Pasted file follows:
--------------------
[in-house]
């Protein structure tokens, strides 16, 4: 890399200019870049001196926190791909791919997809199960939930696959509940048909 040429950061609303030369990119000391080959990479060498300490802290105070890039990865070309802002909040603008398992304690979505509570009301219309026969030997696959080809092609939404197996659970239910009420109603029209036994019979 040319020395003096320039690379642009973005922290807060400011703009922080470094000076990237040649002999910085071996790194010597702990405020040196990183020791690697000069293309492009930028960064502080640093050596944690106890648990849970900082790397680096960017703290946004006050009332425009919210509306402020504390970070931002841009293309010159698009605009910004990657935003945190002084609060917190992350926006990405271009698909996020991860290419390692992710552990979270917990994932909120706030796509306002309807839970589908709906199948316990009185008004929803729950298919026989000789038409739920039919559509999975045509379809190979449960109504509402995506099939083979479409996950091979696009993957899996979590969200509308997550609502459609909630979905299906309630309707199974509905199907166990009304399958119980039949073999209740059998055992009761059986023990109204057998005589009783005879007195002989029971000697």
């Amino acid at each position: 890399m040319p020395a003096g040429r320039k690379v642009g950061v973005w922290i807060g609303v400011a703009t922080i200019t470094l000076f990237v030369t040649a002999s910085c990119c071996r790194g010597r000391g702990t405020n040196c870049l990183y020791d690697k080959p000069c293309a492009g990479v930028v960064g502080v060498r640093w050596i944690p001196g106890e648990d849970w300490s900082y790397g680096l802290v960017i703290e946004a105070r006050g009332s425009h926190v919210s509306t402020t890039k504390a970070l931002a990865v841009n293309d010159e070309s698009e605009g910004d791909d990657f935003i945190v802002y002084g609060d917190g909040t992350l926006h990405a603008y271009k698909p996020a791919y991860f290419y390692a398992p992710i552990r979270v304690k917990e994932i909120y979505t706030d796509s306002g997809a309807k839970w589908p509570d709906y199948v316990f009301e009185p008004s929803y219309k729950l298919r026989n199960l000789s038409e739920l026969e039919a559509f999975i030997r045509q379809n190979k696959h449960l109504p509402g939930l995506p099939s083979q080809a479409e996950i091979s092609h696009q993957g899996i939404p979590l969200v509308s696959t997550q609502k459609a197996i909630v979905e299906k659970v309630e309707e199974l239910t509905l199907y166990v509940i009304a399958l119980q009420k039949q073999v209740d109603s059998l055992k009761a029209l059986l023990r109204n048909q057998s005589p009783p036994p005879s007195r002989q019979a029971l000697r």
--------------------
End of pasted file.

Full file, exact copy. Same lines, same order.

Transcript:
[in-house]
């Protein structure tokens, strides 16, 4: 890399200019870049001196926190791909791919997809199960939930696959509940048909 040429950061609303030369990119000391080959990479060498300490802290105070890039990865070309802002909040603008398992304690979505509570009301219309026969030997696959080809092609939404197996659970239910009420109603029209036994019979 040319020395003096320039690379642009973005922290807060400011703009922080470094000076990237040649002999910085071996790194010597702990405020040196990183020791690697000069293309492009930028960064502080640093050596944690106890648990849970900082790397680096960017703290946004006050009332425009919210509306402020504390970070931002841009293309010159698009605009910004990657935003945190002084609060917190992350926006990405271009698909996020991860290419390692992710552990979270917990994932909120706030796509306002309807839970589908709906199948316990009185008004929803729950298919026989000789038409739920039919559509999975045509379809190979449960109504509402995506099939083979479409996950091979696009993957899996979590969200509308997550609502459609909630979905299906309630309707199974509905199907166990009304399958119980039949073999209740059998055992009761059986023990109204057998005589009783005879007195002989029971000697």
């Amino acid at each position: 890399m040319p020395a003096g040429r320039k690379v642009g950061v973005w922290i807060g609303v400011a703009t922080i200019t470094l000076f990237v030369t040649a002999s910085c990119c071996r790194g010597r000391g702990t405020n040196c870049l990183y020791d690697k080959p000069c293309a492009g990479v930028v960064g502080v060498r640093w050596i944690p001196g106890e648990d849970w300490s900082y790397g680096l802290v960017i703290e946004a105070r006050g009332s425009h926190v919210s509306t402020t890039k504390a970070l931002a990865v841009n293309d010159e070309s698009e605009g910004d791909d990657f935003i945190v802002y002084g609060d917190g909040t992350l926006h990405a603008y271009k698909p996020a791919y991860f290419y390692a398992p992710i552990r979270v304690k917990e994932i909120y979505t706030d796509s306002g997809a309807k839970w589908p509570d709906y199948v316990f009301e009185p008004s929803y219309k729950l298919r026989n199960l000789s038409e739920l026969e039919a559509f999975i030997r045509q379809n190979k696959h449960l109504p509402g939930l995506p099939s083979q080809a479409e996950i091979s092609h696009q993957g899996i939404p979590l969200v509308s696959t997550q609502k459609a197996i909630v979905e299906k659970v309630e309707e199974l239910t509905l199907y166990v509940i009304a399958l119980q009420k039949q073999v209740d109603s059998l055992k009761a029209l059986l023990r109204n048909q057998s005589p009783p036994p005879s007195r002989q019979a029971l000697r």